Temperature: Like other grasses, northern populations of U. paniculata have a cold requirement in order to break dormancy. However, Florida populations have no such requirement. U. paniculata suffers little to no adverse effects under high temperature conditions, where, during summer, temperatures in the top inch of sand may reach as high as 52 - 53° C (125-127°F) when air temperature is approximately 35-38°C (95 - 100°F) (Oosting 1954).
Salinity: U. paniculata is highly tolerant of innundation by sea water for short periods, and thrives under salt spray conditions. It is thought that salt spray may provide a source of micronutrients for sea oats, which normally grows in the heavily leeched soils of beach sands (Hester and Mendelssohn 1990; Stalter and Odum 1993).
Physical Tolerances: Uniola paniculata is tolerant of a wide variety of harsh environmental conditions including drought, inundation by sea water, salt spray, strong winds, storm effects, and periodic fires.
Stoma close when soil moisture reaches 8.5%. This differs from many plants whose stoma do not close until soil moisture reaches 1.2% (Hester and Mendelssohn 1987). While highly tolerant of drought conditions, sea oats does not tolerate waterlogging of roots; which can kill sea oats after only a few days (Hester and Mendelssohn 1987; 1989).
Soil pH in Jupiter, Florida was measured at 7.5. In other areas of its range, soil pH for Uniola species ranges from 6.9 - 7.9 (Oosting 1954).
U. paniculata is adversely affected by encroachment by urban development. Sewage, both treated and untreated, urban runoff and pollution from marinas all impact growth in this species. Further, off-road vehicles damage sea oats growth by compacting beach soils and damaging roots (Stalter and Odum 1993).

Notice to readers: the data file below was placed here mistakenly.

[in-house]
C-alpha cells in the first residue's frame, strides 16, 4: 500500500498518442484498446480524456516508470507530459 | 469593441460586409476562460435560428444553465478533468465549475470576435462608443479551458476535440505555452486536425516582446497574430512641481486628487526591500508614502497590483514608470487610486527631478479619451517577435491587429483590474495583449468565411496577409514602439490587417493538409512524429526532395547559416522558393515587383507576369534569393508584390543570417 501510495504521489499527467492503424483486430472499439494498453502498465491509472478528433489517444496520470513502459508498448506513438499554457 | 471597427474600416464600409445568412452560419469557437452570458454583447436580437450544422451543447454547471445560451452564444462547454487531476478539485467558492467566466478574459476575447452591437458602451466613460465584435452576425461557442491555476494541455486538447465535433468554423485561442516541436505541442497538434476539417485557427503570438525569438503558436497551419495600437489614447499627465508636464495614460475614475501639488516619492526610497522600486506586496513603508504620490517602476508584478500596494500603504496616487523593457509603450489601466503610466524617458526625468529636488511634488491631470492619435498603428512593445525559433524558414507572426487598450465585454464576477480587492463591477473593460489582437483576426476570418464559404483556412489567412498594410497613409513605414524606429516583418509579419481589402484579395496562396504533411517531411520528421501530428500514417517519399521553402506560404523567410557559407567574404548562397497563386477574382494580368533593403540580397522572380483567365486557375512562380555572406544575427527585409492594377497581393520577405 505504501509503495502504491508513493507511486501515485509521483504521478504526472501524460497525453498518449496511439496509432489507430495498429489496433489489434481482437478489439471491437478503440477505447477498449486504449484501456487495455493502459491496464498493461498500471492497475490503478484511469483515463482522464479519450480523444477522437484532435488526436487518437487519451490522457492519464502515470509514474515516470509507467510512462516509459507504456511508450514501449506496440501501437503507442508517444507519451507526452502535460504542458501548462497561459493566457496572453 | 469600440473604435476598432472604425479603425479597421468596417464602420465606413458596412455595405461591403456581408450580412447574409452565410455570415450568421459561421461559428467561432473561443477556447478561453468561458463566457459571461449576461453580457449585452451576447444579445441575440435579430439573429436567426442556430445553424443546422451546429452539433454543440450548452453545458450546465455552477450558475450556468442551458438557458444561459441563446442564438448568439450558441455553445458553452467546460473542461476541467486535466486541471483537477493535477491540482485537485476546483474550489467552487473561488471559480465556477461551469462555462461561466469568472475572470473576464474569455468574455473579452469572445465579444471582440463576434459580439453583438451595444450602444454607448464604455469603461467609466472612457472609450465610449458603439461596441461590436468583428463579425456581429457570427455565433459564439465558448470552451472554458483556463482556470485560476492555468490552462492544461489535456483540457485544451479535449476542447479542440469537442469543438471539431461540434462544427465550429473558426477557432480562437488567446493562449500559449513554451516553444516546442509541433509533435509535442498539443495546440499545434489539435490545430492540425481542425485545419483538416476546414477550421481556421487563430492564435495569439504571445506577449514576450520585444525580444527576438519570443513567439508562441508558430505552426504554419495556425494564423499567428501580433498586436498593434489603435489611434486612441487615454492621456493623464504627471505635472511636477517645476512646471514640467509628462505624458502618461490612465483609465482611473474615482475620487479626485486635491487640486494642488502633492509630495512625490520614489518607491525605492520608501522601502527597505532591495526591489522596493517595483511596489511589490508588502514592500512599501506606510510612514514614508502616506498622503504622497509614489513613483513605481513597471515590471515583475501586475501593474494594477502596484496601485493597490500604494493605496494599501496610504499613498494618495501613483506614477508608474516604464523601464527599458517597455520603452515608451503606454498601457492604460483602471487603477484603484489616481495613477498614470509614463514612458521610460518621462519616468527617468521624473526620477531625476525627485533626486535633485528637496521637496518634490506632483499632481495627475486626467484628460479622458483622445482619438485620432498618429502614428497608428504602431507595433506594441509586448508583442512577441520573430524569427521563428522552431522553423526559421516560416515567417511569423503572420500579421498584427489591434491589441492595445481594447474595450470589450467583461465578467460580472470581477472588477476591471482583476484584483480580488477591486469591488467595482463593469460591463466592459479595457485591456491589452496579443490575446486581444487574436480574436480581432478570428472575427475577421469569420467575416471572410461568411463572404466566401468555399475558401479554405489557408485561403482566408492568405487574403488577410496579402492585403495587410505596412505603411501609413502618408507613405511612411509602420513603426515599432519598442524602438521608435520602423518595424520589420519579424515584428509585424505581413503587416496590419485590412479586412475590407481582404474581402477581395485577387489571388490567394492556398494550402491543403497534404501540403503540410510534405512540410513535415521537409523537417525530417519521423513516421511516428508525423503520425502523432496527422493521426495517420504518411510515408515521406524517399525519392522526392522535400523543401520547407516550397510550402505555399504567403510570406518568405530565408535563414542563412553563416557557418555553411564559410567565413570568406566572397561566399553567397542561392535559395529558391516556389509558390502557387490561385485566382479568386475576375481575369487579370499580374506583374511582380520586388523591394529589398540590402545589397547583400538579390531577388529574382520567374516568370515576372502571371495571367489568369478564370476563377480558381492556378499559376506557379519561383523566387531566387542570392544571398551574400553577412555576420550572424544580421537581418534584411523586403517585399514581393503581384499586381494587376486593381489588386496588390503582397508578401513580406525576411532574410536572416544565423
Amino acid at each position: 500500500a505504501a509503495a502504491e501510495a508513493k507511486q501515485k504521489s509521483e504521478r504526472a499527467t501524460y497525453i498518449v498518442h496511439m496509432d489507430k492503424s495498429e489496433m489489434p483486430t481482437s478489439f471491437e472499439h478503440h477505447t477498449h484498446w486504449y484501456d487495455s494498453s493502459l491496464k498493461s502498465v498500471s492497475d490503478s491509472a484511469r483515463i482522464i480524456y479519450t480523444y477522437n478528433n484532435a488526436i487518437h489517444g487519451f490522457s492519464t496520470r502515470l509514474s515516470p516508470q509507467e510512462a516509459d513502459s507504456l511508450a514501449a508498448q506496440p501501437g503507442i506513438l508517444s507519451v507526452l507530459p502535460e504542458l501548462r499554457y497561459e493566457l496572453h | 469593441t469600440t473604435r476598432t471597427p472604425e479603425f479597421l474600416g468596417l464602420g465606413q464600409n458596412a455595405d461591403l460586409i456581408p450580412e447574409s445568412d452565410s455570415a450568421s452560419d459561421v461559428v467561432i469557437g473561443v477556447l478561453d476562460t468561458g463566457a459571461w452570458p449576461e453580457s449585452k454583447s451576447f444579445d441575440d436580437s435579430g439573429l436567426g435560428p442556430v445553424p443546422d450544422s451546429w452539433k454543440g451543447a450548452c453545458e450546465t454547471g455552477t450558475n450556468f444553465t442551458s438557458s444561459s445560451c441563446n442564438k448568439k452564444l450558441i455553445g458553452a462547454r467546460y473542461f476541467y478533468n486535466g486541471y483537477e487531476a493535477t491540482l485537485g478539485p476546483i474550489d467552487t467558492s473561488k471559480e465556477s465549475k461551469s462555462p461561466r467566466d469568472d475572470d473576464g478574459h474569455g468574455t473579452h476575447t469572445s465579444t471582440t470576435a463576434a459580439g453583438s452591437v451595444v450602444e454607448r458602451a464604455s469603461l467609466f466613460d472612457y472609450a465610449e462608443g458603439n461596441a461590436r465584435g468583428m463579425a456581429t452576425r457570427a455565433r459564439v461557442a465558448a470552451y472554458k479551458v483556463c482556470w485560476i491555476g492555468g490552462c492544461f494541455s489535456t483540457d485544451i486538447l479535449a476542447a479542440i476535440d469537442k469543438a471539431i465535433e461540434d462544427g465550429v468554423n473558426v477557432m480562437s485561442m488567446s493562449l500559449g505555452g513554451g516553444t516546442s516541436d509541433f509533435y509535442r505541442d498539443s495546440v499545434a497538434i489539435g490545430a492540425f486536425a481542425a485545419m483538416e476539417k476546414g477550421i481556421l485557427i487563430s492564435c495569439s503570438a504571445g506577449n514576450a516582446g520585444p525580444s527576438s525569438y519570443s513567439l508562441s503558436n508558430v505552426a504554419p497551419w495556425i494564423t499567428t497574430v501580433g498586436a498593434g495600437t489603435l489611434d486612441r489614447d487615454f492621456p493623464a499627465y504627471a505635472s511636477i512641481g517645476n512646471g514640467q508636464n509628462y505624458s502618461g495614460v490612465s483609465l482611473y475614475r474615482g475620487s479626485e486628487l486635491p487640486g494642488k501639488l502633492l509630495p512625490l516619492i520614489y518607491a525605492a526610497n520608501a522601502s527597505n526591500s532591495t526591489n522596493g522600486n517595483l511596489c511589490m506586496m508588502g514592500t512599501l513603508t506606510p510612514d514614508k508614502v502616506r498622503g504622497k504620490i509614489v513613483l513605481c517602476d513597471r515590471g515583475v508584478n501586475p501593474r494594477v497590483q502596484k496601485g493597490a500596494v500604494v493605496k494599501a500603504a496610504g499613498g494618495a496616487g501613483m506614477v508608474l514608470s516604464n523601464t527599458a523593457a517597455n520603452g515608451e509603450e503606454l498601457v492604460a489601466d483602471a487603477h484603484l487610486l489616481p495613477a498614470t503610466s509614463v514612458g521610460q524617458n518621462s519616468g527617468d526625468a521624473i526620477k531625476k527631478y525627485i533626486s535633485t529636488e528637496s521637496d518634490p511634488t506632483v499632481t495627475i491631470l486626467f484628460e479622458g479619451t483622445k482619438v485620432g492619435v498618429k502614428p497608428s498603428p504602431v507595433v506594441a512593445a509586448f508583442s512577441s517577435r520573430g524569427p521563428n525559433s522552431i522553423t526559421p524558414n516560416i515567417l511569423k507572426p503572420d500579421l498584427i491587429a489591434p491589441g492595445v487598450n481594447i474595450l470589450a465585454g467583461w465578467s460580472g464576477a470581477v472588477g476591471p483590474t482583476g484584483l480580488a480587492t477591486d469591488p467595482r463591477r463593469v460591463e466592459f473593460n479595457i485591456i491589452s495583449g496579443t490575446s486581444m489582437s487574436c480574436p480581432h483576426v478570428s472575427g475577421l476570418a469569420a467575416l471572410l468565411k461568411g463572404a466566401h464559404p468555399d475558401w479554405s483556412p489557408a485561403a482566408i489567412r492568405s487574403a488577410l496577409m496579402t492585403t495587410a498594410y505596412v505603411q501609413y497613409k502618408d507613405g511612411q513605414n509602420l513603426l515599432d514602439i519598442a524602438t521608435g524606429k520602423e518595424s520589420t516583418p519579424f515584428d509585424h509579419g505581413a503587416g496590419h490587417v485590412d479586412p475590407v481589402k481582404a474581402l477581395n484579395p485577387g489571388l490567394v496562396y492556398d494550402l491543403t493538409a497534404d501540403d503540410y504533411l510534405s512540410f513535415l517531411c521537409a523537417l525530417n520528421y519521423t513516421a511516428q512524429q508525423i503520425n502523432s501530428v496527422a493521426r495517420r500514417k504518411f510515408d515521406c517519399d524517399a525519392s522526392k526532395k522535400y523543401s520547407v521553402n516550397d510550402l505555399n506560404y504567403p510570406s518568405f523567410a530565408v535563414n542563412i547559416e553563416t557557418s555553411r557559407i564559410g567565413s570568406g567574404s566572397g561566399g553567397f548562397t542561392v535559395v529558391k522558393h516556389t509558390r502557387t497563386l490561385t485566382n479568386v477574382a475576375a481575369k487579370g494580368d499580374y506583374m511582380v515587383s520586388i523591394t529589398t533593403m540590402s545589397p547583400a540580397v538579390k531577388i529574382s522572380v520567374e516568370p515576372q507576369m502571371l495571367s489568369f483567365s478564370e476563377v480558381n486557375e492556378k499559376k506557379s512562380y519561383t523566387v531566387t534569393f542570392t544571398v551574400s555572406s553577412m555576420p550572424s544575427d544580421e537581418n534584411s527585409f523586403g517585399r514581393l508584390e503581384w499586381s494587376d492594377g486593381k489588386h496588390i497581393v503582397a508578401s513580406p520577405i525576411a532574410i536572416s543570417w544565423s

Trophic Mode: Autotrophic
Competitors: May compete with other salt-tolerant coastal species; however, U. paniculata is the dominant species on foredunes and dune crests.
Habitats: There is a close association between the occurrence of U. paniculata, and the salt spray zone along coastal beaches. It is primarily found on foredunes and dune crests along the eastern Atlantic coast from Virginia though Florida, but is not common in the swales between dune crests where salt spray effects are lessened (Johnson and Barbour 1990; Stalter and Odum 1993). This species is seldom found inland of the shore zone.
Associated Species: U. paniculata seeds provide food for many coastal strand species such as the red-winged blackbird, which is the primary consumer of sea oats seeds. Other species include songbirds, especially sparrows; marsh rabbits, and mice (Johnson et al. 1974; Johnson and Barbour 1990).
Other plants associated with sea oats in the beach dune community include beach purslane, also called sea pickle (Sesuvium portulacastrum), railroad vine (Ipomoea pes-capre), beach morning glory (Ipomoea stolonifera), beach sunflower (Helianthus debilis), beach dropseed (Sporobolus virginicus), beach berry (Scaevola plumieri), seashore elder (Iva imbricata), and bay cedar (Suriana maritima).
Roots of sea oats also become colonized with beneficial microorganisms such as vesicular-arbuscular mycorrhizal (VAM) fungi. These organisms increase the surface area for nutrient absorbtion to plant roots, thus improving nutrition in sea oats communities. The hyphae of these fungi may also help in binding sand grains into aggregates, and aid in stabilizing substrata (Sylvia 1986).
Special Status: Habitat Structure
Benefit in IRL: Beyond its aesthetic value along coastlines, U. paniculata is a stabilizer of dune systems due to its extensive system of rhizomes which produce lateral growth. It is extensively used from Virginia through Florida to build artificial dunes and to stabilize existing dunes that have been damaged by storms (Bachman and Whitwell 1995).
Economic Importance: U. paniculata has indirect economic importance to coastlines due to its ability to build and stabilize dunes along shorelines, thus protecting property from storm damage due to high winds, storm surges, and tides.